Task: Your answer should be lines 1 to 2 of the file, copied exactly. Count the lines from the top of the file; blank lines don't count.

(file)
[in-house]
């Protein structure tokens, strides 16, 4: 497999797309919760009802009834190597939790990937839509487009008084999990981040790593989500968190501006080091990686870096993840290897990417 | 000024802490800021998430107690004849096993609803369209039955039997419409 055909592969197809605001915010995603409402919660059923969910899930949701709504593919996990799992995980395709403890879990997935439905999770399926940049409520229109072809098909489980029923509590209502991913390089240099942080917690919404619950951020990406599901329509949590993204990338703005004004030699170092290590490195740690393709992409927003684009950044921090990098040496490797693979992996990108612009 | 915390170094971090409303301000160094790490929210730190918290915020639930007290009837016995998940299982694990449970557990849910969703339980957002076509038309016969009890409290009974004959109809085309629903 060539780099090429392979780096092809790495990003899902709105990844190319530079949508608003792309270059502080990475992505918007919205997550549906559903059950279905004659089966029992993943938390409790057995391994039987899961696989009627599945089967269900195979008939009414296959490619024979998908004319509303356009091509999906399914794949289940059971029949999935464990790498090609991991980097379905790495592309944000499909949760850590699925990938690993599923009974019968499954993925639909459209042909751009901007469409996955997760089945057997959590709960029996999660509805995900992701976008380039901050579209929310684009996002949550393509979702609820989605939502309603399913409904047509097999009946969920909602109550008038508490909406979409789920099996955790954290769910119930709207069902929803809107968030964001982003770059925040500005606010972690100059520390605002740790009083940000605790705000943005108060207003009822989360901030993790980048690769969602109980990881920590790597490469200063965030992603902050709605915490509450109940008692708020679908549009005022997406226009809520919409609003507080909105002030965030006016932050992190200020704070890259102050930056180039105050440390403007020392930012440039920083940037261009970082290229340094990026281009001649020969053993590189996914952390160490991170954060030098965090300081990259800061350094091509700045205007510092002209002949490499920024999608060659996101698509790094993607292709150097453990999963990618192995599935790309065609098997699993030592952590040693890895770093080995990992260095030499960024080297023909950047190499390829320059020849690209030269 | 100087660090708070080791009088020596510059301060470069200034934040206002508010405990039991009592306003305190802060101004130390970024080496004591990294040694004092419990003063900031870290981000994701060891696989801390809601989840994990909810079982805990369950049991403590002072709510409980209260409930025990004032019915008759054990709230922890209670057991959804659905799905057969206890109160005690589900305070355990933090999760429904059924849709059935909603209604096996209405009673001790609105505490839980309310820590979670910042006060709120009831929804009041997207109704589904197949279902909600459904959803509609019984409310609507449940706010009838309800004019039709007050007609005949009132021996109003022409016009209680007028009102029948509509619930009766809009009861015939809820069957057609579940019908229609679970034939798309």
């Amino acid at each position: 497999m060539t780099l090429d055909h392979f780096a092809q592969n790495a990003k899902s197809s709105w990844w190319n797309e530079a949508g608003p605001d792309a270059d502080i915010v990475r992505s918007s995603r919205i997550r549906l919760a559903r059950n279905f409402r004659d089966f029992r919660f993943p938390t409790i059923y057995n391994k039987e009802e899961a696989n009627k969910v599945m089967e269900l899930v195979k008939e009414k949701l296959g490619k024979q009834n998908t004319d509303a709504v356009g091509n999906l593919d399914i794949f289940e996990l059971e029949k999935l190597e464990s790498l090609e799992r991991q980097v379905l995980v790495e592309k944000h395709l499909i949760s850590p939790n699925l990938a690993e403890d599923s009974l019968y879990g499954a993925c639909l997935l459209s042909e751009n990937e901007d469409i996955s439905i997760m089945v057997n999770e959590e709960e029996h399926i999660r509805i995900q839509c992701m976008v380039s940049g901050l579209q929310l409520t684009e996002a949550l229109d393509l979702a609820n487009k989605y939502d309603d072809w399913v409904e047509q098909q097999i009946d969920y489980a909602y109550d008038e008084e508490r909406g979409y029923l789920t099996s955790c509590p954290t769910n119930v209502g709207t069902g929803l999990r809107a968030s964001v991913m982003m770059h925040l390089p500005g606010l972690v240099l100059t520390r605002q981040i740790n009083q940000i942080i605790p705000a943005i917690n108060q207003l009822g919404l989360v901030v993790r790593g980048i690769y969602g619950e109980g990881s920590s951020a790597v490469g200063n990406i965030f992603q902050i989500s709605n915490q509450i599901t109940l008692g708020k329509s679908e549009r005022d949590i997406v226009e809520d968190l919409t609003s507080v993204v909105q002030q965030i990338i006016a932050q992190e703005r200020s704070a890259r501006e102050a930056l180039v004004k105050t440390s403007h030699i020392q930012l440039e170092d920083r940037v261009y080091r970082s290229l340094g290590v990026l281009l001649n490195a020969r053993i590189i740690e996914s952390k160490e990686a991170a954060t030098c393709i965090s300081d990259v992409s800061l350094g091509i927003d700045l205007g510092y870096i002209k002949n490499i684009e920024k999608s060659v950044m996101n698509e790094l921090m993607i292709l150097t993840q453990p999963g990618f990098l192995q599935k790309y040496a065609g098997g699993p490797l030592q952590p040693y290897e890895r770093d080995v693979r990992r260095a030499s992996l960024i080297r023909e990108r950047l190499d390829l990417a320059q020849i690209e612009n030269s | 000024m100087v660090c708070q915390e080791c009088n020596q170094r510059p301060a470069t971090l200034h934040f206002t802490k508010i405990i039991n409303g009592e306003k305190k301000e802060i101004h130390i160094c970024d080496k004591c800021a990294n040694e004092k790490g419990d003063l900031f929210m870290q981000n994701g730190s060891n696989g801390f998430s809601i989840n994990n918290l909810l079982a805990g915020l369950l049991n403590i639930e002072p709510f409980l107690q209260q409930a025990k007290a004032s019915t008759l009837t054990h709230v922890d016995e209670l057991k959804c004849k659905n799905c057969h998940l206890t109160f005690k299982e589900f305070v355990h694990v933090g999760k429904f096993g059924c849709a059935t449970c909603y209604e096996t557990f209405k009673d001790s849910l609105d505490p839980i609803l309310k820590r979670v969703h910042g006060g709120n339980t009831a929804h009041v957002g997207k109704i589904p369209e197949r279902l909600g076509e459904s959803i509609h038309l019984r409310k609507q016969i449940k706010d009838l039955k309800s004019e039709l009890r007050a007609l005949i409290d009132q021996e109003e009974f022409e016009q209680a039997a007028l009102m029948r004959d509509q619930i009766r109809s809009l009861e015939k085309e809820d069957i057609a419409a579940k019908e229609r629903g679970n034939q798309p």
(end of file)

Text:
[in-house]
């Protein structure tokens, strides 16, 4: 497999797309919760009802009834190597939790990937839509487009008084999990981040790593989500968190501006080091990686870096993840290897990417 | 000024802490800021998430107690004849096993609803369209039955039997419409 055909592969197809605001915010995603409402919660059923969910899930949701709504593919996990799992995980395709403890879990997935439905999770399926940049409520229109072809098909489980029923509590209502991913390089240099942080917690919404619950951020990406599901329509949590993204990338703005004004030699170092290590490195740690393709992409927003684009950044921090990098040496490797693979992996990108612009 | 915390170094971090409303301000160094790490929210730190918290915020639930007290009837016995998940299982694990449970557990849910969703339980957002076509038309016969009890409290009974004959109809085309629903 060539780099090429392979780096092809790495990003899902709105990844190319530079949508608003792309270059502080990475992505918007919205997550549906559903059950279905004659089966029992993943938390409790057995391994039987899961696989009627599945089967269900195979008939009414296959490619024979998908004319509303356009091509999906399914794949289940059971029949999935464990790498090609991991980097379905790495592309944000499909949760850590699925990938690993599923009974019968499954993925639909459209042909751009901007469409996955997760089945057997959590709960029996999660509805995900992701976008380039901050579209929310684009996002949550393509979702609820989605939502309603399913409904047509097999009946969920909602109550008038508490909406979409789920099996955790954290769910119930709207069902929803809107968030964001982003770059925040500005606010972690100059520390605002740790009083940000605790705000943005108060207003009822989360901030993790980048690769969602109980990881920590790597490469200063965030992603902050709605915490509450109940008692708020679908549009005022997406226009809520919409609003507080909105002030965030006016932050992190200020704070890259102050930056180039105050440390403007020392930012440039920083940037261009970082290229340094990026281009001649020969053993590189996914952390160490991170954060030098965090300081990259800061350094091509700045205007510092002209002949490499920024999608060659996101698509790094993607292709150097453990999963990618192995599935790309065609098997699993030592952590040693890895770093080995990992260095030499960024080297023909950047190499390829320059020849690209030269 | 100087660090708070080791009088020596510059301060470069200034934040206002508010405990039991009592306003305190802060101004130390970024080496004591990294040694004092419990003063900031870290981000994701060891696989801390809601989840994990909810079982805990369950049991403590002072709510409980209260409930025990004032019915008759054990709230922890209670057991959804659905799905057969206890109160005690589900305070355990933090999760429904059924849709059935909603209604096996209405009673001790609105505490839980309310820590979670910042006060709120009831929804009041997207109704589904197949279902909600459904959803509609019984409310609507449940706010009838309800004019039709007050007609005949009132021996109003022409016009209680007028009102029948509509619930009766809009009861015939809820069957057609579940019908229609679970034939798309």